"Many are not well adapted for the new conditions," as Mathilde Jullien describes in the Journal of Biogeography (7). The amplification of cultivation enhances extinction and displacement of many of the creatures. The raptor diversity in French Guiana alone has fallen prey to the predators of humankind. Their morphological and behavioral adaptations are slow running and are declining everyday. There are a few countries already that are suffering from the over use of tree industrialism. Trees are used for stereo speakers, sole inserts of tennis shoes, home insulation, and electric plugs. Anything and everything involve trees in some way. There needs to be change and soon. Agri-pulp and the plant kenaf are great supplements. Why not use those products instead of ravaging and displacing millions of species that thrive on the land and supply the human race with needed nutrients?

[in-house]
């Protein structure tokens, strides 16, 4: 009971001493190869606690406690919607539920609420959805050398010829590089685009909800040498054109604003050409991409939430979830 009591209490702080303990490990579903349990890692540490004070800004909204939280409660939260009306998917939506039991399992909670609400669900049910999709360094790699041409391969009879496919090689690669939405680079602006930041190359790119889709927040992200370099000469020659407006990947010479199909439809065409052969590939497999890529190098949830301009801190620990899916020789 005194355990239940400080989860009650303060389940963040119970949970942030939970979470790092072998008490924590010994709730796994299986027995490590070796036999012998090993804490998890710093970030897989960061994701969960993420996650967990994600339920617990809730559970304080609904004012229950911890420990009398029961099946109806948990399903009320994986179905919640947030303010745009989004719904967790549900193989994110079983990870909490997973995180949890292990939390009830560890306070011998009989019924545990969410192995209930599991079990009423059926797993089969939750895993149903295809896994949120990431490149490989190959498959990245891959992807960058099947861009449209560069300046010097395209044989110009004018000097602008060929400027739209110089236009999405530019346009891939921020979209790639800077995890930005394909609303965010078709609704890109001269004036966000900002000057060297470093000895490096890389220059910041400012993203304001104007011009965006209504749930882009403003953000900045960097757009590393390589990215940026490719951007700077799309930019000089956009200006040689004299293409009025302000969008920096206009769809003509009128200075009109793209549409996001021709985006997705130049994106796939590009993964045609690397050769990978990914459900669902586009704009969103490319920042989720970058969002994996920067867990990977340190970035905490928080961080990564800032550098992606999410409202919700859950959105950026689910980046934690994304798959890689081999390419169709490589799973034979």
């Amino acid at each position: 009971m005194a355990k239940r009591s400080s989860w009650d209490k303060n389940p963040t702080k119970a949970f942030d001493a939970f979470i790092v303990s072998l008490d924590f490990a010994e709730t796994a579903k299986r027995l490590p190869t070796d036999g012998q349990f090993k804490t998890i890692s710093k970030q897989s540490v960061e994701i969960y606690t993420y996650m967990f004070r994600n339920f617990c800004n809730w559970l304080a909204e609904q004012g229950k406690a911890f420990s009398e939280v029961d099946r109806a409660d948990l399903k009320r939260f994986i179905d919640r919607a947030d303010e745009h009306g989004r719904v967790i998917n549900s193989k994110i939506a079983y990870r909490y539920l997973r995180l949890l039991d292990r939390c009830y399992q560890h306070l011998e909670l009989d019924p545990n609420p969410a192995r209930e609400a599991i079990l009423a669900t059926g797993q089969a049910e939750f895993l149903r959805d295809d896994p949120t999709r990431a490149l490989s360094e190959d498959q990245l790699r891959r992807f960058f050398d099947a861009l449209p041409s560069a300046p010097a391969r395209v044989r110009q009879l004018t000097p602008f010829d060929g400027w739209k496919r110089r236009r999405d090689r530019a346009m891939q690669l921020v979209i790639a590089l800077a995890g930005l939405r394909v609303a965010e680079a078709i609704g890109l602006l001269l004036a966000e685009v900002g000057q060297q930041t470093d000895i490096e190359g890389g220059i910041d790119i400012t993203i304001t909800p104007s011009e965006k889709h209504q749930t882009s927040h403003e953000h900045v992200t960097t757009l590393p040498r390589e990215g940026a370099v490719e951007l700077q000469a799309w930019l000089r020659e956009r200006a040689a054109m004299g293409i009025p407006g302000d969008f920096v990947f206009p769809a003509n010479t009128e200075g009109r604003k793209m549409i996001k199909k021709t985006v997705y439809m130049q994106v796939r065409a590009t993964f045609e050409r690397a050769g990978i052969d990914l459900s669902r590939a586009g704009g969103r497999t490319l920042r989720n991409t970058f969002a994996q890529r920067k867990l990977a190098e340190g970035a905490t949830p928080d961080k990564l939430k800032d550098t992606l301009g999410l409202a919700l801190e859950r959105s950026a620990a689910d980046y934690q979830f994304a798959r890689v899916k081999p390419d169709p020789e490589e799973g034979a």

The world is interconnected throughout every single, living creature. The ecosystem does not just hold studied mammals, it holds all creatures form all species concealed and discovered in scientific research. Helmut Lieth, the editor of, Restoration of Tropical Forest Ecosystems, emphasizes his thought on forest life by saying, " Forests are the basic stems of human life"(5). Akira Miyawaki, one of the collaborators for this book, mentions that one supreme way for restoration of the natural forests would be to collect seedlings and seeds of climax species from the forests, harvest and raise them in a nursery and after adaptation is established, replant the young plants in designated sites (5). This solution has, so far been successful with the particular groups that were tested but some scientists feel skeptical has to how far this idea will go considering that the consummation of tree products is growing faster than trees can regrow everyday. Stuart Chapin III wrote in the, " Principles of Ecosystem Sustainability," that maintaining interactive controls in the ecosystem would provide a significant help for the sustaining of ecological health. In this program on interactive control, Chapin and his associates speak of degradation of the natural forests and the excessive deforestation that has capitulated the rehabilitation of vegetation in many nations. He explains that if laws and regulations are enacted upon those that gather tree products for the industries, the problems that engulf the ecosystem today will begin to diminish. Defending his idea on the sustainability of forestation and why it has a possibility to work, Chapin writes: